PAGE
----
What is a Reverse Mortgage?

Rob Sandlin

Mortgage Originator

What is a Reverse Mortgage?

The Home Equity Conversion Mortgage (also known as the reverse mortgage) was created in 1989 to help older homeowners meet the financial demands of retirement and aging in their home. It is a mortgage loan based on your home’s value, the youngest borrower’s age and the current interest rate. What makes the HECM so unique is that it requires no monthly mortgage payments giving you access to funds without the financial burden during your retirement years. You retain title (ownership) to your home as long as you meet the basic requirements of the loan. The loan is ultimately repaid when you or the last surviving borrower (or non-borrowing spouse) pass away through the sale of the property or refinance by your heirs. 

Who is eligible?

Homeowners with at least one borrower 62 years of age on title to the home and with sufficient equity may be eligible. The home must be the primary residence. A borrower’s financial capacity and credit history are reviewed to insure the long­term success of your loan and ability to pay ongoing property taxes and homeowner’s insurance. 

Does my credit score affect my eligibility?

Your credit score is not the determining factor if you are eligible for a Home Equity Conversion Mortgage. An applicant’s overall credit history, income and existing financial obligations are considered to determine if a borrower has the financial capacity to meet the ongoing obligations of the loan. In some instances, a set-side of available funds may be required to meet future property obligations such as property taxes and insurance.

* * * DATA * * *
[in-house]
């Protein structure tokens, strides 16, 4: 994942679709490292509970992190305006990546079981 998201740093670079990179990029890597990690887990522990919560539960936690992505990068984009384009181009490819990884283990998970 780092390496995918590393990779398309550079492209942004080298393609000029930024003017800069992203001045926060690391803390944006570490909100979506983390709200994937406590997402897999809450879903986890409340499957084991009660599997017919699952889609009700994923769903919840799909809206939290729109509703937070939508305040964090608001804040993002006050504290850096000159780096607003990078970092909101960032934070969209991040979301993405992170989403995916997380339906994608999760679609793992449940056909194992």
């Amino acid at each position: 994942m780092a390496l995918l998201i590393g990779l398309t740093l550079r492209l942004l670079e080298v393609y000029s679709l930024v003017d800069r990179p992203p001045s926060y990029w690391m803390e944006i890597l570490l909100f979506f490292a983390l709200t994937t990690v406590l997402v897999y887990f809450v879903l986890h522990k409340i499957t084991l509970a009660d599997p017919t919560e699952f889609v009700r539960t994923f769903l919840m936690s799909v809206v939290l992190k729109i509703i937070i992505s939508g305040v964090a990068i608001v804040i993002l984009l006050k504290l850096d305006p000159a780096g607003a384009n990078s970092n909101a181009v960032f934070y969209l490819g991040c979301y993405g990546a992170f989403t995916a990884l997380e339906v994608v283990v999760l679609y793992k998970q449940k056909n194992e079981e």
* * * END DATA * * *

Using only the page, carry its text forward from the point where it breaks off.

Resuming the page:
Reverse Mortgages are a bad idea?

For many years these types of mortgages have received negative publicity due to misconceptions. Many people wrongly believe that the home is no longer owned by the homeowner, this is not accurate, the home remains in the estate and can be sold to liquidate the remaining equity up the death of the last surviving owner. There are many safeguards in place including the non recourse feature that ensures the homeowner is not responsible to pay the difference if the loan balance ever exceeds the value of the home.

Will this affect my social security or medicare benefits?

The funds from the HECM loan generally do not affect a homeowners regular Social Security or Medicare benefits.

Reverse mortgage loans can be a viable option for homeowners who have built up equity in their homes or would like to purchase a new home with a substantial down payment. If can provide persons on a fixed income a reprieve from monthly payments or provide the borrowers a chance to utilize the equity in their home for improvements of other reason they deem necessary.

If you have specific questions regarding this or any other mortgage contact one of our professionals today.

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